Mr Msibi agreed that there was a lack of resources. National traffic officers’ requirement had been updated to level of the NQF level 6, so RTMC had to do the same with all the provincial and municipal traffic officers. The traffic colleges in the provinces would be used for the upgrading process. The second phase was to upgrade all the traffic officers. SAPS had given RTMC the right to train traffic officers, so RTMC was closing the gap in training. The delay in the Review Committee, in terms of section 18 of the RTMC Act, was that RTMC was only supposed to deal with the Code. The Minister, Deputy Minister and the MECs had followed the process as per the South African National Defence Force where the review was in terms of the entire spectrum. How did the RTCM deal with the human element? He said that if RTMC could deal with pedestrian safety, which was the highest element, that would ensure that RTMC would have reduced about 50% of road risk. The issue of stray animals was only applicable in the rural provinces. RTMC had also identified 50 hazardous locations, and most of these areas were found in KwaZulu-Natal. The collaboration with the Department of Basic Education was to deal with pedestrian risk.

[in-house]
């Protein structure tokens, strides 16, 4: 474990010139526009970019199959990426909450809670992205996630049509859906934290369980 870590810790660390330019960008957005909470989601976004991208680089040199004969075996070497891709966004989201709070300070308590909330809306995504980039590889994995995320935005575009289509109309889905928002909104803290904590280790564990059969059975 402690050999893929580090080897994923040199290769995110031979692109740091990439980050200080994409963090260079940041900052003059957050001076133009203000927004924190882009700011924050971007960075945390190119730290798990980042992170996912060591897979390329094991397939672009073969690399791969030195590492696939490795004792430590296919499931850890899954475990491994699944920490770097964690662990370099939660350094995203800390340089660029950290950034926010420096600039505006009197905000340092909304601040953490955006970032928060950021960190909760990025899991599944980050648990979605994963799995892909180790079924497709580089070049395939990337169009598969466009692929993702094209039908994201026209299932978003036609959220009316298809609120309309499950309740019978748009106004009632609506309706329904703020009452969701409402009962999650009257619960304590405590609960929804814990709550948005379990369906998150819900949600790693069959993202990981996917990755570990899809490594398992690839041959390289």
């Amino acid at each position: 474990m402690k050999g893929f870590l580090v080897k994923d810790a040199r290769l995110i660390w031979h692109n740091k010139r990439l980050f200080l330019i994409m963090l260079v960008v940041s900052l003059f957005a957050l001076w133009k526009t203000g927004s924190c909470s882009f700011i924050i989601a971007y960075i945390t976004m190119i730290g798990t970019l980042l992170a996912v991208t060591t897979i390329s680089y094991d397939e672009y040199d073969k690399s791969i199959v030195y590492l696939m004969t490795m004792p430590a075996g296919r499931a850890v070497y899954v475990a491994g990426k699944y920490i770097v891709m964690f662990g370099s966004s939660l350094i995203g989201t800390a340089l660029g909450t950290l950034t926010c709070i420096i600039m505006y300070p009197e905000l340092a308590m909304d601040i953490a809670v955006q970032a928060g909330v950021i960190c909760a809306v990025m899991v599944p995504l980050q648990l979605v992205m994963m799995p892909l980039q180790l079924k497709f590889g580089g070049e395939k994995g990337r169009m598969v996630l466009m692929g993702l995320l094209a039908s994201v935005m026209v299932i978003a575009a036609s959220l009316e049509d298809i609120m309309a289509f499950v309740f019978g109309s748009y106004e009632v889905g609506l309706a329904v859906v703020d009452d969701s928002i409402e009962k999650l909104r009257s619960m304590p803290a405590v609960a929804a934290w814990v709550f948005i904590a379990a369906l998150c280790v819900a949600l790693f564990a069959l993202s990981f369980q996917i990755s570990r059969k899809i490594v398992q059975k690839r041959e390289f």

Mr Radebe said that if there were any another questions, they should be addressed in writing.
The Chairperson said that the Committee Members could see the good work done by RTMC. She said that RTMC should keep the Committee updated on its progress.
The Closing Remarks
After the presentation, the Committee discussed the date for the next meeting which would address State Capture. The Committee agreed on 14 November 2017 as the next meeting date and that the Minister should be called for the meeting.
The meeting was adjourned.